HIGHTOWER: CEO Gold Rush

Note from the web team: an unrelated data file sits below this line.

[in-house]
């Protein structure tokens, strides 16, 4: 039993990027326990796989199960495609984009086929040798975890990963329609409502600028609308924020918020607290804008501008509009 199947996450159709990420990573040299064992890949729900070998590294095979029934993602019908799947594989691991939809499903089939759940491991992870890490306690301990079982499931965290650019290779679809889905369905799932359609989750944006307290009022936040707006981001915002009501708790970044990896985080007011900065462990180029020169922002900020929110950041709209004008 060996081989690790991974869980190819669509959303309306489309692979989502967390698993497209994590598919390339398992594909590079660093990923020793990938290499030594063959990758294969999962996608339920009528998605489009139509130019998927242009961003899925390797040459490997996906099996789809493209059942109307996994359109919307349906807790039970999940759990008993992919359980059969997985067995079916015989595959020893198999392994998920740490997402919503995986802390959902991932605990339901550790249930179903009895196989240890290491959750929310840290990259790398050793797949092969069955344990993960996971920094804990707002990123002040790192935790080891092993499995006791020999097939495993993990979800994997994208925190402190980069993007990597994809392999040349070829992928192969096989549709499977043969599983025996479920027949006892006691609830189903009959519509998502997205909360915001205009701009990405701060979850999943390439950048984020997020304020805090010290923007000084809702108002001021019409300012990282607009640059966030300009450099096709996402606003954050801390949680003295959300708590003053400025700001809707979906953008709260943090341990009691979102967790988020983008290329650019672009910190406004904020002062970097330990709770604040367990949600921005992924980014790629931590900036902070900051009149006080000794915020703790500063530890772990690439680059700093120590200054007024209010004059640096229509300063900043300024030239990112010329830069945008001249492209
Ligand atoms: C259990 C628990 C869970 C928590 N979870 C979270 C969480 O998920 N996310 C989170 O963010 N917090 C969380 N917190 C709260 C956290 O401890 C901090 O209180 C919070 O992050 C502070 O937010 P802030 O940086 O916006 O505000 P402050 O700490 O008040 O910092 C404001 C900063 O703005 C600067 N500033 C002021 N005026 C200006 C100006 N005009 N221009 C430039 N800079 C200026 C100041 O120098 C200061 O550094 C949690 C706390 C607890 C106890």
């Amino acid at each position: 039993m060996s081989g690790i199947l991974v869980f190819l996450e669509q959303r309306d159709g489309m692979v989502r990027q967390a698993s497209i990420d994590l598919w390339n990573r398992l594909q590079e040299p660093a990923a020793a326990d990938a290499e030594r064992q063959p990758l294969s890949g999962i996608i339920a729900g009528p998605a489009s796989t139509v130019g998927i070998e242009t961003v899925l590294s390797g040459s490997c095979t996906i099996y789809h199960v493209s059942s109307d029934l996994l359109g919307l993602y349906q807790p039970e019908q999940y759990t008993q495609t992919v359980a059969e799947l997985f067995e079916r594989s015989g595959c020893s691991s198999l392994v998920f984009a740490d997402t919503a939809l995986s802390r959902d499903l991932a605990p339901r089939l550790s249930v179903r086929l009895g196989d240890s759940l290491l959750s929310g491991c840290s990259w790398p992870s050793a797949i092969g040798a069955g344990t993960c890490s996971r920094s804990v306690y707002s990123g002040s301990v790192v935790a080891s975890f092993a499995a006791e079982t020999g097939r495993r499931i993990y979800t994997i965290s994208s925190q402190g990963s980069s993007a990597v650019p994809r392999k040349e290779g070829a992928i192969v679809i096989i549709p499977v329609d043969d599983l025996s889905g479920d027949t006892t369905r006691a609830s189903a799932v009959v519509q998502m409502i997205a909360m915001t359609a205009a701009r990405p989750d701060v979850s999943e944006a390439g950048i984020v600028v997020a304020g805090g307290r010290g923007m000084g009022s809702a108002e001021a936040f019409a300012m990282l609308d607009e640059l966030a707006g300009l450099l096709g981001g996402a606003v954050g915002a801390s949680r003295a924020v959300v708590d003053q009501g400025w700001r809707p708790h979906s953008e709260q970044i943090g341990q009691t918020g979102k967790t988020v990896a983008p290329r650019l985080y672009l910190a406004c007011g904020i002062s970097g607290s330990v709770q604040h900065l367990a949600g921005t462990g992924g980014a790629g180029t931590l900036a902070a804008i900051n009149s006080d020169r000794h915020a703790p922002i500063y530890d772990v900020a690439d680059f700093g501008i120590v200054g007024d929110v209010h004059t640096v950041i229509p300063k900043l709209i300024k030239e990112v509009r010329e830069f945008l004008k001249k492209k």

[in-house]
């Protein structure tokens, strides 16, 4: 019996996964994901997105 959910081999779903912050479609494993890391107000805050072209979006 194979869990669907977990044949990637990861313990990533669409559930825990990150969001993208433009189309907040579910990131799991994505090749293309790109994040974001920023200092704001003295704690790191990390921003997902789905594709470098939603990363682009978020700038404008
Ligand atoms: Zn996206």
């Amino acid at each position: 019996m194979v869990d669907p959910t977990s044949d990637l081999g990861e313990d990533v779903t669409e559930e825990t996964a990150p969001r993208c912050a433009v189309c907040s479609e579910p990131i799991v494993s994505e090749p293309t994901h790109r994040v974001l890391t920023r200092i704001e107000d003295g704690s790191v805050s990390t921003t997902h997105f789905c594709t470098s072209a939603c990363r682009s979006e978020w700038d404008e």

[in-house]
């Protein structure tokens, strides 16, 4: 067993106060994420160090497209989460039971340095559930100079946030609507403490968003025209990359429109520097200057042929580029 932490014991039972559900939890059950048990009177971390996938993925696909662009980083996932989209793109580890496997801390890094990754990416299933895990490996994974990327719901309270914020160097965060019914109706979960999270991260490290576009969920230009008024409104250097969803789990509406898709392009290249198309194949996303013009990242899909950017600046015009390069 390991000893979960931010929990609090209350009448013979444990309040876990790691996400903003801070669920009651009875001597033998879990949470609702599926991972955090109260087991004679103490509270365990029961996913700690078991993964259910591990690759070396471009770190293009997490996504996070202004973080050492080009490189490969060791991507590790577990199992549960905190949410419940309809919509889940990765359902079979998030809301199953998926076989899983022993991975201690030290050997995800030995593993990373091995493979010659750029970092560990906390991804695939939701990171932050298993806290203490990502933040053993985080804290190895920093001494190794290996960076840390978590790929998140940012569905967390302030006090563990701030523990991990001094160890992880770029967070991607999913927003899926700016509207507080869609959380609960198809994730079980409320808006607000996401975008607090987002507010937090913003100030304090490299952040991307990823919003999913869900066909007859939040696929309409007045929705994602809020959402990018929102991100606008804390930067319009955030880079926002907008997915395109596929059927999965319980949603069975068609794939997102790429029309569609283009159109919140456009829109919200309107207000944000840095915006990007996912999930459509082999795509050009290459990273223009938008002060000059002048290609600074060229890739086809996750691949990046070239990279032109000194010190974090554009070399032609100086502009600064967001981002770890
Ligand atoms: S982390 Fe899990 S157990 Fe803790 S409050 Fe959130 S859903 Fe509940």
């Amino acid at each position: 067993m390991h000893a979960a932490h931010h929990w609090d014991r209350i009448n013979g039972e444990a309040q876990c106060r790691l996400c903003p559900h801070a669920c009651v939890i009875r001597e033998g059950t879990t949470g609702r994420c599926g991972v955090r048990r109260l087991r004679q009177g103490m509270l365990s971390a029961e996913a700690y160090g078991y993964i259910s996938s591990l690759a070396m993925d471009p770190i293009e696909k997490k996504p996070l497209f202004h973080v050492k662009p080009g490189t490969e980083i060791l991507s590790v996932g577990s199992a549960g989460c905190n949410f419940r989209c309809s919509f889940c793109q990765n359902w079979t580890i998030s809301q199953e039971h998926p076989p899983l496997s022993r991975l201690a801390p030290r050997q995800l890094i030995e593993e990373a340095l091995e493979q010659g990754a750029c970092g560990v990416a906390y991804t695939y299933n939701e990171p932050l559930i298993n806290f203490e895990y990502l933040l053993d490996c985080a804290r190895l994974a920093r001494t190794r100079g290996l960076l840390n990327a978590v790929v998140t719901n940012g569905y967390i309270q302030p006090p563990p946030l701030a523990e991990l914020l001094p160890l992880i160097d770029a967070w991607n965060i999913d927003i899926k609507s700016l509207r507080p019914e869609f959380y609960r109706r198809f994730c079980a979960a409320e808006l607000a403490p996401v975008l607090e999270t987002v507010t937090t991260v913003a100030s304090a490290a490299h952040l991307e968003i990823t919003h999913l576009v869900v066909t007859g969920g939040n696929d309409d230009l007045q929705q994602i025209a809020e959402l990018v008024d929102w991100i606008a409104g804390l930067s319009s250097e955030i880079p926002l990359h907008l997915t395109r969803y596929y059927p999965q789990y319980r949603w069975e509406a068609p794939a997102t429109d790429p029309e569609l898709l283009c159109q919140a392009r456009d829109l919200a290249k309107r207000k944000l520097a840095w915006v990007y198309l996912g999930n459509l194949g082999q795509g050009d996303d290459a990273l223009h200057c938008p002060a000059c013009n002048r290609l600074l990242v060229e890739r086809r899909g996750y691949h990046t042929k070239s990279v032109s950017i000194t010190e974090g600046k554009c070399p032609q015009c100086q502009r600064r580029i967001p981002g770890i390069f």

As prospectors in the Wild West used to exclaim: "Thar's Gold in them thar hills!"Today, though, the "hills of gold" are not out west, they're up in the skyscrapers of corporate headquarters, where the chief executives have hit the Mother Lode.Business Week magazine reports that the average salary and bonus paid to the head hog of major corporations last year jumped nearly 40 percent! Add-in the stock payments, incentive pay and other compensation, and the bosses' average pay was up by more than half over the previous year, now averaging more than $5.7 million per boss.How about you -- did you enjoy a 50 percent pay hike last year? No way. Both the white-collar and blue-collar employees in these corporations barely kept-up with inflation, and many actually saw their pay decline. The boss's paycheck is now 209 times higher than that of a factory employee -- the highest disparity in modern times. Compare this to Japanese and European corporations, where the bosses are not paid more than about 30 times the pay of the company's factory workers.Wait, say the bosses, we deserve the big bucks, since we are producing big increases for our stockholders. Wait yourself, you fat greedheads, all the employees -- not just the boss -- contribute to the stockholders' gains, so why does only the boss get the gravy?Besides, these huge hikes in executive pay are WAY MORE than the increases in their companies' stock price and profits. Take Lawrence Coss . . . please [rim shot]! He sits atop Green Tree Financial corporation, and he is this year's top-paid boss, sopping-up a whopping $102 million. That means his hourly pay is $51,000! Yet, Business Week ranks Coss third in terms of giving shareholders the least for their buck.When one of these top execs brag that they make their money by hard work . . . ask them: Whose hard work?Source:"Executive Pay: Special Report" by Jennifer Reingold. Business Week: April 21, 1997.

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